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Combining Ultrasound Imaging With Alpha-Fetoprotein Test May Boost Detection of Hepatocellular Carcinoma

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Key Points

  • Adding assessment of the blood biomarker alpha fetoprotein increased detection of early-stage hepatocellular carcinoma from 45% with ultrasound alone to 63% using the two tests in combination.
  • Alpha fetoprotein is a plasma protein that is produced in abundance by the liver cells in the fetus. In adults, levels of this biomarker are normally low, but liver cancer can cause these levels to rise.  

Combining ultrasound imaging with a blood test for high alpha fetoprotein levels may improve detection of early-stage liver cancer by as much as 40%, researchers at UT Southwestern’s Simmons Cancer Center found. Their findings were presented by Tzartzeva et al in Gastroenterology.

Earlier detection is important to improving the survival of patients with liver cancer, which is the fastest increasing solid tumor cancer in the United States, according to the National Cancer Institute (NCI).

“If the cancer is found early, then we can perform curative therapies, allowing patients to live for many years,” said hepatologist Amit Singal, MD, MS, Associate Professor of Internal Medicine and Clinical Sciences at Simmons. “Unfortunately, most liver cancer in the United States is discovered at later stages, when curative treatment is not possible and survival is much worse.”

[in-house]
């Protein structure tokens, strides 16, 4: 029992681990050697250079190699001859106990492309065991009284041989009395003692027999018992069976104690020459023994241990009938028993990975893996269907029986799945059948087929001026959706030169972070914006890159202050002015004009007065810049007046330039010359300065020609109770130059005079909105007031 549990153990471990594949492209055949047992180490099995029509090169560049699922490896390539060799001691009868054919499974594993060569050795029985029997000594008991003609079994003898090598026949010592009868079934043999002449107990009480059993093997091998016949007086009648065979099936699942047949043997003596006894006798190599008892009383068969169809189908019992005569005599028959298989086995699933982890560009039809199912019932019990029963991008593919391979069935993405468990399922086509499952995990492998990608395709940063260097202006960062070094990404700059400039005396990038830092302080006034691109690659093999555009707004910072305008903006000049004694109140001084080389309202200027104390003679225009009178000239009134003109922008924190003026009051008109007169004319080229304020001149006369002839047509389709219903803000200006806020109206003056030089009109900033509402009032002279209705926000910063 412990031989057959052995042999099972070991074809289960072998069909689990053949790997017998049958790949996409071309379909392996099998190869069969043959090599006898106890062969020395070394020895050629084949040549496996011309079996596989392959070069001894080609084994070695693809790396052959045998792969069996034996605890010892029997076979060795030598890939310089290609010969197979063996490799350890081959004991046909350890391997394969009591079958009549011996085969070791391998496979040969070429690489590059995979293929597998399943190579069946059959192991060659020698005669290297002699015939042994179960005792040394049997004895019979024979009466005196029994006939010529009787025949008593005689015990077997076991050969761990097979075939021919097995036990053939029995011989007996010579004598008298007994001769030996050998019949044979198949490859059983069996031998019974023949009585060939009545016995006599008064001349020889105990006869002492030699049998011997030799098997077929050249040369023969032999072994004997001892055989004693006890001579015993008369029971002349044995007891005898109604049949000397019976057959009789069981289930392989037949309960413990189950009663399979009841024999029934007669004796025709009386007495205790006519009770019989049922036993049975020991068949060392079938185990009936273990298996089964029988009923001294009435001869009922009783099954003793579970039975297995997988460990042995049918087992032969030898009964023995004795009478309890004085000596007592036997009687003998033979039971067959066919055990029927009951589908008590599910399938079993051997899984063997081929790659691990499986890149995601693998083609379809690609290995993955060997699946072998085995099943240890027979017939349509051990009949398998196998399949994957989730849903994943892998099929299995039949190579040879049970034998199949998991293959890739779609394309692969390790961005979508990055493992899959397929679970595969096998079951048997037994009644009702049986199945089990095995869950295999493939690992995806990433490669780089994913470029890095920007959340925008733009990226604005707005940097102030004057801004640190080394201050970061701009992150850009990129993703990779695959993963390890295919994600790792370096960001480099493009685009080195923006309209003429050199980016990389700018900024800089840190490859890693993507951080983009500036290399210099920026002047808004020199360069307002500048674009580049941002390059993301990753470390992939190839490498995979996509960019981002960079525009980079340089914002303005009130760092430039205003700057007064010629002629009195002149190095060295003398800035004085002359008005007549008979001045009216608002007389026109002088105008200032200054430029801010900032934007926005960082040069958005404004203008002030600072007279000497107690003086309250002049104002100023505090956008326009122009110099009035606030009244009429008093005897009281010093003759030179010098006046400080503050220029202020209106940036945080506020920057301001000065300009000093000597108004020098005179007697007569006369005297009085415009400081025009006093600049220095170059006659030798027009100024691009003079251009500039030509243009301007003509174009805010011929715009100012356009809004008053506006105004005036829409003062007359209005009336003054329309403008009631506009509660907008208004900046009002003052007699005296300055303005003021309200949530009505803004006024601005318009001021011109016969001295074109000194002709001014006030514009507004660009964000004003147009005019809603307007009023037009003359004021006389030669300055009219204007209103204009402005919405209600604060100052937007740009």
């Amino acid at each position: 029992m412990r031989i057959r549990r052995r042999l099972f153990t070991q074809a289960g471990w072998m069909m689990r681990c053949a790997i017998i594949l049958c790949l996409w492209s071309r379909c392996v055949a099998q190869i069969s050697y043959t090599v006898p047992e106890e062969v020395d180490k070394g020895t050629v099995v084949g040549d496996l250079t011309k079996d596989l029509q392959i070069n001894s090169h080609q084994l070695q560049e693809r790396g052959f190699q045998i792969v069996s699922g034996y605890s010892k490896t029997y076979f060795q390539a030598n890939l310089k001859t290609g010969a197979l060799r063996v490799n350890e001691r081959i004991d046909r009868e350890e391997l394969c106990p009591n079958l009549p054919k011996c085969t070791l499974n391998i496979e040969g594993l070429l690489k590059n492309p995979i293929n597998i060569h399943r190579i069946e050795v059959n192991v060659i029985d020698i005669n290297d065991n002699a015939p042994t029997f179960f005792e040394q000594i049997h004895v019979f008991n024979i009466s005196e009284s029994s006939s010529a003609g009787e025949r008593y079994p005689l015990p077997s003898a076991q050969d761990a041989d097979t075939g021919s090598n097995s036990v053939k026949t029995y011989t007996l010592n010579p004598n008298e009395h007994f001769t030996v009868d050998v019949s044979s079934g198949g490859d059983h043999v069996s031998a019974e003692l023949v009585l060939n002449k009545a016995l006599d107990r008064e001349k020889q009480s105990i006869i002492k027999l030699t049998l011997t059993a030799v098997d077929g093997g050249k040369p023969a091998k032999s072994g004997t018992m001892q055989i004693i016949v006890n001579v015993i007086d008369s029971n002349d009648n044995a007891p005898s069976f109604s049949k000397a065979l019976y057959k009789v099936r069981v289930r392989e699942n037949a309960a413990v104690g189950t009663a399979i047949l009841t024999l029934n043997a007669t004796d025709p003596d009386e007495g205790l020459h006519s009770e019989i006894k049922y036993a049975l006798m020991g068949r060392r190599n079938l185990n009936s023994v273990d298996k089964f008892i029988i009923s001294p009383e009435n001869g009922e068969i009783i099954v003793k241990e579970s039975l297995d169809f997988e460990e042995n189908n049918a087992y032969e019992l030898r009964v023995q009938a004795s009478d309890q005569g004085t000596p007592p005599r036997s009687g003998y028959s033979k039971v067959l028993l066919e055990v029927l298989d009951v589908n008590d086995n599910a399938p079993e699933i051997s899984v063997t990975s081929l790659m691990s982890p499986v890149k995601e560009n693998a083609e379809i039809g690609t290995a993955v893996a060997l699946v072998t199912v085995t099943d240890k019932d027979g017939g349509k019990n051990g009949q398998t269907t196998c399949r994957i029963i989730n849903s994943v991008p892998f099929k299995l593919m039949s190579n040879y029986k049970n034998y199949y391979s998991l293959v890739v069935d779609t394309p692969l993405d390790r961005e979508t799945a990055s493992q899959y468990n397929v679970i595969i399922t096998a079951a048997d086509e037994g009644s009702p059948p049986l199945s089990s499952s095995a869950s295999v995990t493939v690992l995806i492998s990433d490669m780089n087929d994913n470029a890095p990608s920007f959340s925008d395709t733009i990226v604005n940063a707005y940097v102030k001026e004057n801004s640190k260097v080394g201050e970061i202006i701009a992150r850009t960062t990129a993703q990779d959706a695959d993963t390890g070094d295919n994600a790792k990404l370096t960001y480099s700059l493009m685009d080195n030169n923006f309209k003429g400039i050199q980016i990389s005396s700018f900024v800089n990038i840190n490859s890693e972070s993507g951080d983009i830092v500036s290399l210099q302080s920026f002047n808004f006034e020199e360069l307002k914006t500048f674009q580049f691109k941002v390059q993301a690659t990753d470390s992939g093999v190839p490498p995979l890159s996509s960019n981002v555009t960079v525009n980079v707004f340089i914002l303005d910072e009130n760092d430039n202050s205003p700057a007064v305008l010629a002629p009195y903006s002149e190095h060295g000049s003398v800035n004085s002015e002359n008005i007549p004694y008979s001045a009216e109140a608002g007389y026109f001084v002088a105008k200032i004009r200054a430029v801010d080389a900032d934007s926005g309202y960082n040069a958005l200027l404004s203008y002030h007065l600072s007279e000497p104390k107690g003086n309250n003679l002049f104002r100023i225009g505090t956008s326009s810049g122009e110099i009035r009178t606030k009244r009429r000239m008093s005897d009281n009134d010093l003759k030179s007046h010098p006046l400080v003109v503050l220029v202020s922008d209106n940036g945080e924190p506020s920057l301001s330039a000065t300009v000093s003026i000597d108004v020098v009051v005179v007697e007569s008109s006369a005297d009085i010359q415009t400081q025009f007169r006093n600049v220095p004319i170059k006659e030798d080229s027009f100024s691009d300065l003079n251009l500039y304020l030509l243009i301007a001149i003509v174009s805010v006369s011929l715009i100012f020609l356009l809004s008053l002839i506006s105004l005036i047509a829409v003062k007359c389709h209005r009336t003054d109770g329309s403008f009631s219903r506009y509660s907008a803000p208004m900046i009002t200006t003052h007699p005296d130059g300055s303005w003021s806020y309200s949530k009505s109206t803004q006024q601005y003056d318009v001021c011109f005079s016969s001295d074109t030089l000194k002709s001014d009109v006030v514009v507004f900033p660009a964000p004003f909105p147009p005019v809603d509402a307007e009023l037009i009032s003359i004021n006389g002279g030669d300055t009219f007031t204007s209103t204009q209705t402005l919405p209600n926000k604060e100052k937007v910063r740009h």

While the incidence of most cancers is decreasing in the United States, the incidence of liver cancer has increased by 2.7% per year over the past 10 years, according to the NCI, which estimated about 40,700 new cases of liver cancer will be diagnosed in the United States in 2018.

Screening Guidelines

Liver cancer screening guidelines for patients with cirrhosis vary, with some guidelines calling for just imaging and other guidelines calling for both imaging and alpha fetoprotein measurement. Liver cancer screening in patients with chronic liver disease has traditionally been performed using an abdominal ultrasound. While ultrasound is readily available and noninvasive, “it misses many cancers when they are small,” said Dr. Singal, who also holds the David Bruton, Jr Professorship in Clinical Cancer Research and is the Dedman Family Scholar in Clinical Care at UT Southwestern. “Our study found that adding the blood biomarker alpha fetoprotein increased detection of early-stage hepatocellular carcinoma from 45% with ultrasound alone to 63% using the two tests in combination.”

Alpha fetoprotein is a plasma protein that is produced in abundance by liver cells in the fetus. In adults, alpha fetoprotein levels are normally low, but liver cancer can cause these levels to rise.  

“Our results highlight the importance of continued development and validation of blood-based biomarkers for [early detection of] liver cancer. Most important, our results support a change in clinical practice and the routine use of ultrasound and biomarkers together for liver cancer screening,” said Dr. Singal.

The content in this post has not been reviewed by the American Society of Clinical Oncology, Inc. (ASCO®) and does not necessarily reflect the ideas and opinions of ASCO®.


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